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Minister Sam Gyimah has called on nurseries to take action after statistics show not enough children are making good progress.
Nurseries and other child carers must do more to help toddlers learn, Childcare and Education Minister Sam Gyimah has said, after statistics published today (16 October 2014) show too few young children are ready for school.
The statistics show that overall 60% of children aged 5 are making good progress against the early years foundation stage profile (EYFSP). However, the gap between those from the most disadvantaged areas and their peers has remained static at 12%.
The EYFSP is designed to ensure that all children are prepared and ready for school and life in modern Britain. It measures things like how children play together through to being able to count to 10 and write their own name.
Childcare and Education Minister Sam Gyimah said:
Ensuring parents have access to affordable, flexible and high-quality early years provision is a key part of our plan for education.
We know the first few years of a child’s life can be make or break in terms of how well they go on to do at school and beyond. The statistics published today clearly show that some progress is being made but more must be done to ensure children, especially those from disadvantaged backgrounds, are put on the right path.
Parents need to be confident that while their children are out of their care they’re not only safe, happy and having fun but at the same time developing important skills like playing confidently with their friends, speaking, and understanding words, letters and numbers.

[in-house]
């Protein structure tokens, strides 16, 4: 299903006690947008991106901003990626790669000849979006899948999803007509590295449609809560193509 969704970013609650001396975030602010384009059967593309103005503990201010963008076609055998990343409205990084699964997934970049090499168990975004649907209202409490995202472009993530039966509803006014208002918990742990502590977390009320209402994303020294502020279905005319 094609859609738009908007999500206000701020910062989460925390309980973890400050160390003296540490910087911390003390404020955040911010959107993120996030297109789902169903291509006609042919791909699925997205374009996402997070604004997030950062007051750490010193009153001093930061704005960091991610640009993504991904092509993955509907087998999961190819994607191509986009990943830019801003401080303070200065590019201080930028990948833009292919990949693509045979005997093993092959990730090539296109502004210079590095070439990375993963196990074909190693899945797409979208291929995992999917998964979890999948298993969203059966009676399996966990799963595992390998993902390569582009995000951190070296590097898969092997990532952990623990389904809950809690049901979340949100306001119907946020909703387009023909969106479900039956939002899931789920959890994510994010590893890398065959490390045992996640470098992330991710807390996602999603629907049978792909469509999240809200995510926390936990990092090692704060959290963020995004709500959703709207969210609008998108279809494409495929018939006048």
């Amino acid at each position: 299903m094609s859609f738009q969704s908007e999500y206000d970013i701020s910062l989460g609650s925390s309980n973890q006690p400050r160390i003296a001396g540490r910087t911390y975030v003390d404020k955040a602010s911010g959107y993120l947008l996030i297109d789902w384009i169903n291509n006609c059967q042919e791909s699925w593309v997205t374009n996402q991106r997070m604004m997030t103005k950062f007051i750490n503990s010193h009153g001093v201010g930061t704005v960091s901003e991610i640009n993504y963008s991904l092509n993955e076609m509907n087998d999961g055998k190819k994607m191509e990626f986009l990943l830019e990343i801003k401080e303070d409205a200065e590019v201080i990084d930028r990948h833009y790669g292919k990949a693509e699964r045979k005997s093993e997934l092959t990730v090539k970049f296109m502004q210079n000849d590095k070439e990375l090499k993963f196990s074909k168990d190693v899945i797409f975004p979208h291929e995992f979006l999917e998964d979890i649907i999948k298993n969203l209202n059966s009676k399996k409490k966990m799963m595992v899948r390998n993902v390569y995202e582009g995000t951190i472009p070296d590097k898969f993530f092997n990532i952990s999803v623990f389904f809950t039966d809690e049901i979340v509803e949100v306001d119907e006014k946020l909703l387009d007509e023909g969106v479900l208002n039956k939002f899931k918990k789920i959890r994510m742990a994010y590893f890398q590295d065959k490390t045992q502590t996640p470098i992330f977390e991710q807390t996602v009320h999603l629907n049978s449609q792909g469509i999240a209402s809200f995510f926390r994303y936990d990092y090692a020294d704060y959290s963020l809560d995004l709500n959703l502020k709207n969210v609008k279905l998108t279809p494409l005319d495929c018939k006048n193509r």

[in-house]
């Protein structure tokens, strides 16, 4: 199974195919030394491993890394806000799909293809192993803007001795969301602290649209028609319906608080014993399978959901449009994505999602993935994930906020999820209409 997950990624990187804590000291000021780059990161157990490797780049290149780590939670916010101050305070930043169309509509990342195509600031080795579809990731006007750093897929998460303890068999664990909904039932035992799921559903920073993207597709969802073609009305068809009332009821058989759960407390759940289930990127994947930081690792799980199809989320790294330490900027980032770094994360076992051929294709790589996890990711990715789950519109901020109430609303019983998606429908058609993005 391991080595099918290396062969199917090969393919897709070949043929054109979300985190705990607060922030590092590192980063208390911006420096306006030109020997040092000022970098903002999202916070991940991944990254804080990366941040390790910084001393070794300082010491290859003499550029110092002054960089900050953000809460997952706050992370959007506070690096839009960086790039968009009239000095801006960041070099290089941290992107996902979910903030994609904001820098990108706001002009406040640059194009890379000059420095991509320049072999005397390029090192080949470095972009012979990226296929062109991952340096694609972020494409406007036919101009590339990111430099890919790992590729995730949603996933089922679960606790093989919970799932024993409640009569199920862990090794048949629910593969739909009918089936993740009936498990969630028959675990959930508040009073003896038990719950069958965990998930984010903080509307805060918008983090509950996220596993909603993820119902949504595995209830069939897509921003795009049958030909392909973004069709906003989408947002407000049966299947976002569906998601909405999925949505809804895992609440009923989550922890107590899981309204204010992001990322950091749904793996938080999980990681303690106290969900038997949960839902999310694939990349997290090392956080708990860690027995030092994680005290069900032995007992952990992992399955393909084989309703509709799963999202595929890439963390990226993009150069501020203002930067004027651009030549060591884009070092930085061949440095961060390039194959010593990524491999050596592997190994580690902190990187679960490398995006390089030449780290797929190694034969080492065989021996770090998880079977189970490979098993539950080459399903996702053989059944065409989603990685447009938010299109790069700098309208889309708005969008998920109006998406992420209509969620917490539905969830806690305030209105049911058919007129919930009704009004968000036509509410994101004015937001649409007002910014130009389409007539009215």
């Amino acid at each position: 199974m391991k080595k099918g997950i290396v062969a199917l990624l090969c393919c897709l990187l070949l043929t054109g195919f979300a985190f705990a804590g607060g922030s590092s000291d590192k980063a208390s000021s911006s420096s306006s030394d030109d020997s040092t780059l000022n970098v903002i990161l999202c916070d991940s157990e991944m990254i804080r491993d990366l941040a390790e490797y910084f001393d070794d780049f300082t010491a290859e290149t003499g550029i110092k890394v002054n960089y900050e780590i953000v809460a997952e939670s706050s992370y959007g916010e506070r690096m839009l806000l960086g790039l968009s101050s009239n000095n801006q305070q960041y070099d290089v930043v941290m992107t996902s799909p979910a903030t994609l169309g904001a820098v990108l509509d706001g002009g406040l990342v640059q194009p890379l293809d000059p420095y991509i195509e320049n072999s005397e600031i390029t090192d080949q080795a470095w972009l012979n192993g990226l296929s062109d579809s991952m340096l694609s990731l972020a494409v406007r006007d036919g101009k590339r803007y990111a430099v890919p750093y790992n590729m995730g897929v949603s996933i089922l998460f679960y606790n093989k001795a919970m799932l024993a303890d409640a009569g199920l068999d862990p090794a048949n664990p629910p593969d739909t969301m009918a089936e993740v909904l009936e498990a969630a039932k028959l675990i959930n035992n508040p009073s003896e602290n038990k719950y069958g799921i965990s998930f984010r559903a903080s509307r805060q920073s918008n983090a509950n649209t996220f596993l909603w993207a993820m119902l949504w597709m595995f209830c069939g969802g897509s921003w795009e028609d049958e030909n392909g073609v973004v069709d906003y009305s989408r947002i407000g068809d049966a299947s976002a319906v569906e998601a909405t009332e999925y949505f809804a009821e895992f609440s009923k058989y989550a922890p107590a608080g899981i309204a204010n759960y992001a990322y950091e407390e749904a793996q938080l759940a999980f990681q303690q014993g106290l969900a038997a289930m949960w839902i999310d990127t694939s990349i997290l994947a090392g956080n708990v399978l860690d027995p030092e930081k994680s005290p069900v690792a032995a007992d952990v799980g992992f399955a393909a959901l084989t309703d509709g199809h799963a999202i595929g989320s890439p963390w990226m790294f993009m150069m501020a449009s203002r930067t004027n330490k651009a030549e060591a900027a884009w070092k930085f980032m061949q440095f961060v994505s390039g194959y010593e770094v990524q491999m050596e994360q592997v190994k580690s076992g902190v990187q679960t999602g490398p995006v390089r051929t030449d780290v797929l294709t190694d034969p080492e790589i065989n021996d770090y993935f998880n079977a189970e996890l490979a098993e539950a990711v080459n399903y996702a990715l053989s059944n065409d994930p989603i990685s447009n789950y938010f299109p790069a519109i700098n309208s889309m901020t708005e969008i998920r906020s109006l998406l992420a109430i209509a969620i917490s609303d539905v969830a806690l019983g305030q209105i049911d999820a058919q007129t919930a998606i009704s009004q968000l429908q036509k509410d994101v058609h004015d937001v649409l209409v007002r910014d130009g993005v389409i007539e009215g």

The government has provided new funding through the early years pupil premium and strengthened qualifications to raise standards. It’s now up to those who support our children to ensure they get the start in life they deserve - something parents and I both want to see.
The EYFSP statistics also show:
- 53% of children in the most deprived areas achieved a good level of development compared with 65% of their peers
- 66% of children achieved at least the expected level of development in literacy and 72% in mathematics
- girls continue to outperform boys with 69% of girls achieving a good level of development compared with 52% of boys - particularly in writing
The government has introduced a number of initiatives to ensure that those who care for our children have extra support to help. These include:
- introducing the early years pupil premium - giving providers additional funding to provide specialist high-quality support for some of the most disadvantaged children
- ensuring all early years teachers must now meet rigorous new standards and pass the same skills tests as trainee school teachers
- changing the rules so that all early years educators who are responsible for leading nurseries and educating and caring for young children will be required to have at least a C in GCSE English and maths. From August 2015, they will have to achieve these minimum grades before they even start their course
- making up to £5 million of new funding available to encourage local areas to explore ways of improving their early years practice ahead of the introduction of the early years pupil premium in April 2015